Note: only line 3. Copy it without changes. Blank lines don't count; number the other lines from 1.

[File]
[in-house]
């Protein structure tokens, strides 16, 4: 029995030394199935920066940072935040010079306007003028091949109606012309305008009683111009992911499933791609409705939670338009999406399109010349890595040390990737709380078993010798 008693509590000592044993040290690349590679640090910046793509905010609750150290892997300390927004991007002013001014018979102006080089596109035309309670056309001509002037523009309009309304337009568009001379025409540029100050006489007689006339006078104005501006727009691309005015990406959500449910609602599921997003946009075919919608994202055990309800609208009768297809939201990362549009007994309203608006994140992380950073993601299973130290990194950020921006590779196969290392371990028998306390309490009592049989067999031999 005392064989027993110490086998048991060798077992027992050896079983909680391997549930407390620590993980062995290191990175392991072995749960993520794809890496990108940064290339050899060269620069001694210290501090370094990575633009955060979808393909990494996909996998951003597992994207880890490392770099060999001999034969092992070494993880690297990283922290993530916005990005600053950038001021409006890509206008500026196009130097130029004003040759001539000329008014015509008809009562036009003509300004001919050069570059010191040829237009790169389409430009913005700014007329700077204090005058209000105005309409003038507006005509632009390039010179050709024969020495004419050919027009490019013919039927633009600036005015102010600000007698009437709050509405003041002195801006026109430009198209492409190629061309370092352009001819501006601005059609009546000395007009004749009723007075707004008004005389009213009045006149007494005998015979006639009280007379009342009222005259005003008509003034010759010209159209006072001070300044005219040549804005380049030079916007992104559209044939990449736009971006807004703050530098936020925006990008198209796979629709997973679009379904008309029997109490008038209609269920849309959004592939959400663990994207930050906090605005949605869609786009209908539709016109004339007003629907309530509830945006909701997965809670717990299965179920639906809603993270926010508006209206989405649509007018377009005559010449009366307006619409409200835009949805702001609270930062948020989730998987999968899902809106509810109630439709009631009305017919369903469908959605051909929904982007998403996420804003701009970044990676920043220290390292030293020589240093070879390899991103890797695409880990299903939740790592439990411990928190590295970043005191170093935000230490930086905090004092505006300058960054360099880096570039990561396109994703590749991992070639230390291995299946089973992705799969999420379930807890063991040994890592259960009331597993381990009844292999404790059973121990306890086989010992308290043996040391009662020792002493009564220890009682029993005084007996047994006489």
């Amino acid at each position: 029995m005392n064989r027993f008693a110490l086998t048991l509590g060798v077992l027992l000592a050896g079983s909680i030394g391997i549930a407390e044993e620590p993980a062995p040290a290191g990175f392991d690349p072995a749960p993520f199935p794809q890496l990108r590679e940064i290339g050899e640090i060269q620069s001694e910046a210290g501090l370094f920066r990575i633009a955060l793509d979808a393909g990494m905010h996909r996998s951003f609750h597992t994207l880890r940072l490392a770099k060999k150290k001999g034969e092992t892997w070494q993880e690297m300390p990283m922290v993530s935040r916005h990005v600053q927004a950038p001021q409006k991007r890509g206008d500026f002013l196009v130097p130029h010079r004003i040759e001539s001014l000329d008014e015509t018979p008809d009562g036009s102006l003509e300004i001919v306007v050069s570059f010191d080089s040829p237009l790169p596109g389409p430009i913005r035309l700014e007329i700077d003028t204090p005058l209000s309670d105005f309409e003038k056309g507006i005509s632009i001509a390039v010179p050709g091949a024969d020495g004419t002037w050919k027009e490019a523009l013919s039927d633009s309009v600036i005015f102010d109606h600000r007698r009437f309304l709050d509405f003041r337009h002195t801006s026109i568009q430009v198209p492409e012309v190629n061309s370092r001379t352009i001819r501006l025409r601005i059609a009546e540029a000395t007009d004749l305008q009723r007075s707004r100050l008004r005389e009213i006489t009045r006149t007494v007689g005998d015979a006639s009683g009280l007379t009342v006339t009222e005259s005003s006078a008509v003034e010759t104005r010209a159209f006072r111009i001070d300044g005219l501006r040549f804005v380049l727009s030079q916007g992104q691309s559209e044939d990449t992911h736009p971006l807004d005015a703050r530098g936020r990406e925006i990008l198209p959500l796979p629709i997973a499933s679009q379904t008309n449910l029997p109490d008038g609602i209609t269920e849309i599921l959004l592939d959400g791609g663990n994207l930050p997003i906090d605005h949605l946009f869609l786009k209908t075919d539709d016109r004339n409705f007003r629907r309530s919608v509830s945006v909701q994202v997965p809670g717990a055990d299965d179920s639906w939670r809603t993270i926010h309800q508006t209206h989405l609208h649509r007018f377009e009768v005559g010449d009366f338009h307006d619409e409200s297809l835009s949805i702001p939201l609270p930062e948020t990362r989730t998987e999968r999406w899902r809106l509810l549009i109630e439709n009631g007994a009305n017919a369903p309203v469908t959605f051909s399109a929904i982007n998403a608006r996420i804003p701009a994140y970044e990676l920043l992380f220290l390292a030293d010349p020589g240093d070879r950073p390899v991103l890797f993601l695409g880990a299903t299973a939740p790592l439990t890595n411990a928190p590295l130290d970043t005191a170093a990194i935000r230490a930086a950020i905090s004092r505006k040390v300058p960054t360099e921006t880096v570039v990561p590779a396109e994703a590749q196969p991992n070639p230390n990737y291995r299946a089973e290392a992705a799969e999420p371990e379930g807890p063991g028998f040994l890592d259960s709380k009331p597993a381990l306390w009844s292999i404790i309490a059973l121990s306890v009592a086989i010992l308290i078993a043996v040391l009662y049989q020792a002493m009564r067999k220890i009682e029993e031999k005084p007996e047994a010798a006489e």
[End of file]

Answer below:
């Amino acid at each position: 029995m005392n064989r027993f008693a110490l086998t048991l509590g060798v077992l027992l000592a050896g079983s909680i030394g391997i549930a407390e044993e620590p993980a062995p040290a290191g990175f392991d690349p072995a749960p993520f199935p794809q890496l990108r590679e940064i290339g050899e640090i060269q620069s001694e910046a210290g501090l370094f920066r990575i633009a955060l793509d979808a393909g990494m905010h996909r996998s951003f609750h597992t994207l880890r940072l490392a770099k060999k150290k001999g034969e092992t892997w070494q993880e690297m300390p990283m922290v993530s935040r916005h990005v600053q927004a950038p001021q409006k991007r890509g206008d500026f002013l196009v130097p130029h010079r004003i040759e001539s001014l000329d008014e015509t018979p008809d009562g036009s102006l003509e300004i001919v306007v050069s570059f010191d080089s040829p237009l790169p596109g389409p430009i913005r035309l700014e007329i700077d003028t204090p005058l209000s309670d105005f309409e003038k056309g507006i005509s632009i001509a390039v010179p050709g091949a024969d020495g004419t002037w050919k027009e490019a523009l013919s039927d633009s309009v600036i005015f102010d109606h600000r007698r009437f309304l709050d509405f003041r337009h002195t801006s026109i568009q430009v198209p492409e012309v190629n061309s370092r001379t352009i001819r501006l025409r601005i059609a009546e540029a000395t007009d004749l305008q009723r007075s707004r100050l008004r005389e009213i006489t009045r006149t007494v007689g005998d015979a006639s009683g009280l007379t009342v006339t009222e005259s005003s006078a008509v003034e010759t104005r010209a159209f006072r111009i001070d300044g005219l501006r040549f804005v380049l727009s030079q916007g992104q691309s559209e044939d990449t992911h736009p971006l807004d005015a703050r530098g936020r990406e925006i990008l198209p959500l796979p629709i997973a499933s679009q379904t008309n449910l029997p109490d008038g609602i209609t269920e849309i599921l959004l592939d959400g791609g663990n994207l930050p997003i906090d605005h949605l946009f869609l786009k209908t075919d539709d016109r004339n409705f007003r629907r309530s919608v509830s945006v909701q994202v997965p809670g717990a055990d299965d179920s639906w939670r809603t993270i926010h309800q508006t209206h989405l609208h649509r007018f377009e009768v005559g010449d009366f338009h307006d619409e409200s297809l835009s949805i702001p939201l609270p930062e948020t990362r989730t998987e999968r999406w899902r809106l509810l549009i109630e439709n009631g007994a009305n017919a369903p309203v469908t959605f051909s399109a929904i982007n998403a608006r996420i804003p701009a994140y970044e990676l920043l992380f220290l390292a030293d010349p020589g240093d070879r950073p390899v991103l890797f993601l695409g880990a299903t299973a939740p790592l439990t890595n411990a928190p590295l130290d970043t005191a170093a990194i935000r230490a930086a950020i905090s004092r505006k040390v300058p960054t360099e921006t880096v570039v990561p590779a396109e994703a590749q196969p991992n070639p230390n990737y291995r299946a089973e290392a992705a799969e999420p371990e379930g807890p063991g028998f040994l890592d259960s709380k009331p597993a381990l306390w009844s292999i404790i309490a059973l121990s306890v009592a086989i010992l308290i078993a043996v040391l009662y049989q020792a002493m009564r067999k220890i009682e029993e031999k005084p007996e047994a010798a006489e």